By Pam Martens and Russ Martens: May 28, 2020 ~
The bankruptcy epidemic in the U.S. started last year, long before any COVID-19 pandemic had touched down. U.S. retailers ranked among the greatest casualties of 2019 with a total of 17 bankruptcies. Big names among the retail bankruptcies in 2019 included Gymboree on January 16; Charlotte Russe on February 3; Things Remembered on February 6; Payless ShoeSource on February 18; Charming Charlie on July 11; Barneys New York on August 6; and Forever 21 on September 29.
Now, the retail shutdowns resulting from COVID-19 have simply accelerated what was already a growing trend of companies seeking relief from debts they cannot pay back. Some of the major bankruptcies this year mean permanent, not temporary, job losses.
The 118-year old J.C. Penney Co. had 846 stores when it filed for bankruptcy on May 15 of this year. It said it plans to permanently close 242 of those stores. On May 19, Pier 1 Imports, which filed for bankruptcy in February, said it plans to liquidate all of its remaining 540 stores.
Hundreds of store closings in malls spell escalating job losses and more pain in the commercial real estate market. According to Moody’s, shopping mall vacancies had already reached an historic high of 9.7 percent at the end of March. Distressed mall owners will, in turn, put stress on big Wall Street banks which will have to take more loan loss reserves on their exposure to commercial real estate. That, in turn, will mean that the big banks, which have an outsized presence in consumer and business lending, will start trimming credit card lines to consumers and credit lines to businesses. In fact, that process has already begun. That, in turn, will stunt consumer spending, which, unfortunately, represents two-thirds of U.S. GDP.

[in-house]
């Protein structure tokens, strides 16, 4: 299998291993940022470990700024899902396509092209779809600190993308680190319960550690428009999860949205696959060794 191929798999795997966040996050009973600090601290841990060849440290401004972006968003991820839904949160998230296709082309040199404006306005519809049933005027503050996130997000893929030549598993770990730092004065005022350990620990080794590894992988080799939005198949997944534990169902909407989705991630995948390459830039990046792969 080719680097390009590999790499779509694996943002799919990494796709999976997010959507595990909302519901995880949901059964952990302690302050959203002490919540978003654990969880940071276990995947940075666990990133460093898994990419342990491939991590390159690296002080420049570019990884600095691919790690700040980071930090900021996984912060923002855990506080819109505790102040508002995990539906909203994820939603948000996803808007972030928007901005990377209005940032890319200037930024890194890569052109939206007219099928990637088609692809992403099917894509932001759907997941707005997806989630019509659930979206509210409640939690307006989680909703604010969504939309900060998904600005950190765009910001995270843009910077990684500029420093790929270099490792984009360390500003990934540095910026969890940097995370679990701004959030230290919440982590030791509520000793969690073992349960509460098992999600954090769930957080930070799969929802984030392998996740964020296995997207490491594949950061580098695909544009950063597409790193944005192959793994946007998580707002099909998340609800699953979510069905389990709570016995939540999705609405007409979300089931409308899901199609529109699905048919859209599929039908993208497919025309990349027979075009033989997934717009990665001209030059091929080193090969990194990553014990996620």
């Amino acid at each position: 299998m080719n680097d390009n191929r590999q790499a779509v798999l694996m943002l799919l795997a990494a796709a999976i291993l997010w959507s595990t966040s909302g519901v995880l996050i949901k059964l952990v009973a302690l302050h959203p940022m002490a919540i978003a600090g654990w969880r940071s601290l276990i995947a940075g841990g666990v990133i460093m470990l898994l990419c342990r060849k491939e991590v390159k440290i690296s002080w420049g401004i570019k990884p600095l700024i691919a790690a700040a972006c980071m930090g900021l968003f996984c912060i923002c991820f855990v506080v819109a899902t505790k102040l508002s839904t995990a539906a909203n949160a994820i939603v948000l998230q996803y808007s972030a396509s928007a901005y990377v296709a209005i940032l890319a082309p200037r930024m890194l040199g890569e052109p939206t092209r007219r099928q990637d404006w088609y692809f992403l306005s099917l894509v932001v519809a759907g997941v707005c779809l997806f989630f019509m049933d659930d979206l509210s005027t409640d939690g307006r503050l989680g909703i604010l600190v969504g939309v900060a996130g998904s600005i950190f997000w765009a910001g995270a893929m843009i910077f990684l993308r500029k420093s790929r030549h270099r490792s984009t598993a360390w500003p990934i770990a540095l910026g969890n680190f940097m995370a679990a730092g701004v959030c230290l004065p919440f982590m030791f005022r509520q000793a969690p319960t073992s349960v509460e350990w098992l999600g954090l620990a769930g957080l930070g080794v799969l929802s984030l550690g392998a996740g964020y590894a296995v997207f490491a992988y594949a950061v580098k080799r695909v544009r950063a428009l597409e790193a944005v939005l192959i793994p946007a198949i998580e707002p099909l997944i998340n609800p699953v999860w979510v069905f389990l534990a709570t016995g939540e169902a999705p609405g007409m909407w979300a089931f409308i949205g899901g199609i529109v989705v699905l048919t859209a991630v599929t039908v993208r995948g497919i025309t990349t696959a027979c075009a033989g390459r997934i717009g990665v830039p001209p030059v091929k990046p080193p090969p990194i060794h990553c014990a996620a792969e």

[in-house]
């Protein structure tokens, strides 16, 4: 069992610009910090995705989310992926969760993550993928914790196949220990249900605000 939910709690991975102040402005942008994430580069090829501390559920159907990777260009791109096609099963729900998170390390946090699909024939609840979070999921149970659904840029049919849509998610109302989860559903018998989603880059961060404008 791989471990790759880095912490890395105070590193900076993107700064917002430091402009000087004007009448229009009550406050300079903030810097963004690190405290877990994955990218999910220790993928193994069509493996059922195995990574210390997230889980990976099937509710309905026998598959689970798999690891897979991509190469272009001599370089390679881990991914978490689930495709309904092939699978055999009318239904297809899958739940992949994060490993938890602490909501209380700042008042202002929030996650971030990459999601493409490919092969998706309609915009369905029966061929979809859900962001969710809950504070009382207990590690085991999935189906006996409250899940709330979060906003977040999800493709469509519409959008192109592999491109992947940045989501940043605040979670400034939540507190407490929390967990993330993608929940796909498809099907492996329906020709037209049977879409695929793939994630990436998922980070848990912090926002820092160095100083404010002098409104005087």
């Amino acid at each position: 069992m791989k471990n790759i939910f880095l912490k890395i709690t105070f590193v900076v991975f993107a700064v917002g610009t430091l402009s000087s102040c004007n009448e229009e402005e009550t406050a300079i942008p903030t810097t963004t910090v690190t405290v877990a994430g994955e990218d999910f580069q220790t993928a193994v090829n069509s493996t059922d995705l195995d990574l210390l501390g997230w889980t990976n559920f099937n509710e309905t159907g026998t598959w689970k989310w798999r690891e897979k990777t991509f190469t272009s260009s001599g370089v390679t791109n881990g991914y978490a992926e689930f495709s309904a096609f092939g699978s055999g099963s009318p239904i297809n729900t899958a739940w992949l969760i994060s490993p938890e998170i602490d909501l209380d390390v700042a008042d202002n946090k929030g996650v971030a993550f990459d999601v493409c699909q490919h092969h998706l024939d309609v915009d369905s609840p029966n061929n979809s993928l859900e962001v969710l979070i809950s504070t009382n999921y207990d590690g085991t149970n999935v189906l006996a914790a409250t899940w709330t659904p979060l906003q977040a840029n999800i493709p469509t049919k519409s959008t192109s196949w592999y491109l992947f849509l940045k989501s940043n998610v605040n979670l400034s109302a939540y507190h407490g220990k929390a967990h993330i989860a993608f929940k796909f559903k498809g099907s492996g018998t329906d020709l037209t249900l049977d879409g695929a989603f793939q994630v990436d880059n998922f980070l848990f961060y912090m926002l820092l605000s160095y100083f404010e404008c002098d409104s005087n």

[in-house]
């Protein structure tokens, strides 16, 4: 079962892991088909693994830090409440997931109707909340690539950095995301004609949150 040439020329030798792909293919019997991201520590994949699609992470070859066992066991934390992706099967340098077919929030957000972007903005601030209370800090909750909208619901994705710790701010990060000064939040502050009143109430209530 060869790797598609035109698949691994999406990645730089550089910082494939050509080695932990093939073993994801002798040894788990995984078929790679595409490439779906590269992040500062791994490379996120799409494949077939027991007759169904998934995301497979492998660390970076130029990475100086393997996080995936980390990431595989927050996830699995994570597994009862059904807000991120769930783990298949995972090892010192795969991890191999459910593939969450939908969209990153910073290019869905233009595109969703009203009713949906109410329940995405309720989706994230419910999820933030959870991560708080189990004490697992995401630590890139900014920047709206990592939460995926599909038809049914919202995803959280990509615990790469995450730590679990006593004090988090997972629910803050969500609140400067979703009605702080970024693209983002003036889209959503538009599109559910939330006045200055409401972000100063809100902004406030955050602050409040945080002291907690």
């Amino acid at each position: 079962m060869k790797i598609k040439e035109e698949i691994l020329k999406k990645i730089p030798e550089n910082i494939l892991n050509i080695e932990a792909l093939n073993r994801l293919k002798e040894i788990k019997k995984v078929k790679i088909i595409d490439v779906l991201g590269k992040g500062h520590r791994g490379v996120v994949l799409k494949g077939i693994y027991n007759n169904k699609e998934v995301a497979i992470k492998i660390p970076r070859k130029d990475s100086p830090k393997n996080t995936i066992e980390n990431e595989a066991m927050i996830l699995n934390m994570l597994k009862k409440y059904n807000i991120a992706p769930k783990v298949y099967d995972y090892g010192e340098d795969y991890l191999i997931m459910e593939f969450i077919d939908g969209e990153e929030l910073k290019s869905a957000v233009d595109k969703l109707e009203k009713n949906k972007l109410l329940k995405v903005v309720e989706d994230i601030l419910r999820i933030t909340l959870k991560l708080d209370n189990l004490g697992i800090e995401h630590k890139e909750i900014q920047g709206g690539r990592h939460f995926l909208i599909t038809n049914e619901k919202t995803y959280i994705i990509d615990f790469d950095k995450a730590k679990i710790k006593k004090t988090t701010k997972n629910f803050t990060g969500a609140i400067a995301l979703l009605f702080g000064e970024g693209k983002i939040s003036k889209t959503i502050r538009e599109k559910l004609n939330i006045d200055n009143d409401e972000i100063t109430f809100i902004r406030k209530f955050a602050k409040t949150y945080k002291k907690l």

Another major shopping mall retailer, J. Crew, filed bankruptcy on May 4. It has been slowly closing stores since 2018. It currently operates 182 J. Crew retail stores, as well as 140 Madewell stores. Due to its debt burden, analysts say it could be forced to close as many as half of its stores.
Neiman Marcus, which filed for bankruptcy protection on May 7, had announced in March that it would close most of its off-price Last Call stores by early 2021. It has indicated it hopes to keep its 43 Neiman Marcus stores and two Bergdorf Goodman stores open.
Other big name retail bankruptcies this year include Modell’s Sporting Goods on March 11; True Religion on April 13; Roots USA April 29; Aldo May 7; Stage Stores (owner of Bealls, Palais Royal, Peebles, Stage and Goody’s) on May 11.
Just yesterday, discount retailer Tuesday Morning filed for bankruptcy protection with plans to permanently close about 230 of its 687 stores.
But retailers are not the only companies piled high with debt that are increasingly turning to bankruptcy protection. Telecommunications company, Frontier Communications Corp., filed for bankruptcy protection on April 15. It had $17.5 billion in debt.